Theory of Operation

A project log for TS350 True Sine Inverter

350 Watt inverter that converts 12VDC to 120VAC @ 60Hz.

Brian CornellBrian Cornell 07/10/2018 at 19:140 Comments

This is for the original design and provides an overview.

The TS350 was designed as a portable true sine inverter providing 350W @ 120VAC continuous in ambient environments of -20 to +50C.  In boost mode it will source 500W until internal thermal limits are reached.  It is intended to operate from input voltages of 11 to 30 VDC; this was done to accommodate 12 & 24V PV systems.

The TS350 consists of five major sections:

Fuse, start and relay.  This section is responsible for protecting from uncontrolled over-current events, providing startup bias to the controller & inverter sections, and provides over-voltage & reverse polarity protection. 

F401 is a resettable thermal fuse that opens when the sustained current exceeds 60A.  All power to the unit flows thru it.  The start circuit is energized via F402 & S401.  D401  is a zener crowbar that will open F402 if the input voltage exceeds its rated voltage.  This provides a band above 30V where the unit is simply disabled.  Q401, Q405, and associated components perform this function.

Q403 is a pass transistor with an on-time controlled by R408 & C405.  On-time varies based on input voltage but is typically 1.5-2.5S.  This ensures that if the unit doesn't start it is completely de-energized.  Turning S401 off discharges the RC circuit (via body diode of Q405).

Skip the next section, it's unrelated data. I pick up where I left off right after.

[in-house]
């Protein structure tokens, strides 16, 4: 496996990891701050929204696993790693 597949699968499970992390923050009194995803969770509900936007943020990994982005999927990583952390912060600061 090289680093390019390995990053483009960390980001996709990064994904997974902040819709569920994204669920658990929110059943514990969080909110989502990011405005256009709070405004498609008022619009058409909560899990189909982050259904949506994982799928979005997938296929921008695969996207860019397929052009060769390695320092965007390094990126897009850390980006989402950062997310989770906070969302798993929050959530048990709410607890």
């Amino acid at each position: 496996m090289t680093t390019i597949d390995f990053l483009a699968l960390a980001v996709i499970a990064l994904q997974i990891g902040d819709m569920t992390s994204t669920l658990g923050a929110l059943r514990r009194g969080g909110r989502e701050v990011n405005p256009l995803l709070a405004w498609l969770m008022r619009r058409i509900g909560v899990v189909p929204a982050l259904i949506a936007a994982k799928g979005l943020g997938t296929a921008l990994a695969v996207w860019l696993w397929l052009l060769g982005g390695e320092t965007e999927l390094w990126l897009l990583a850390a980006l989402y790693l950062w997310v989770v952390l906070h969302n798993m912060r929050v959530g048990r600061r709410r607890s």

The output of Q403 powers the inrush limiting and LDO circuits.  R417, R418, and D407 provide current limited power to charge the inverter bridge bulk capacitors.  The resistance is high enough to prevent nuisance opening of F402 but low enough that should a sustained high-current situation (e.g. downstream short) occur it will open.  The LDO delivers sufficient current, limited to 13V, to the inverter Vcc bus.

The relay provides input reverse polarity protection and eliminates the need for a bulky high-current front panel switch.  It consists of two paralleled MOSFETs for each pole:  Q409, Q412, Q411, Q413.  Because the negative pole is ground referenced its MOSFETs are driven directly by Q404.  The positive pole requires a floating gate drive and employs a fixed PWM, isolated flyback, circuit.  This is comprised of Q402, L401, and supporting components.  U401 is the dedicated controller for on/off control, acknowledgement PWM drive, and temperature monitoring.  Jumpers are provided to permit firmware updates.

Controller.  The controller is responsible for running the inverter and managing all aspects of the unit's operation.  It is too complex to describe here so only highlights are given.

Upon boot, the controller manages the start sequence:

  1. Parameter checks
  2. Relay on
  3. Bootstrap charge
  4. Inverter on
  5. Sine on

The entire sequence happens in a few hundred milliseconds.  Diagnostics occur at each and a failure will shut the unit down.

The controller's internal peripherals are used to drive the inverter bridge.  This includes timing, gate drive signals, current sensing and voltage feedback control loop.  A conventional voltage feedback control loop is constructed with internal peripherals (ramp, comparator, opamp, etc.) along with an external type 3 RC filter.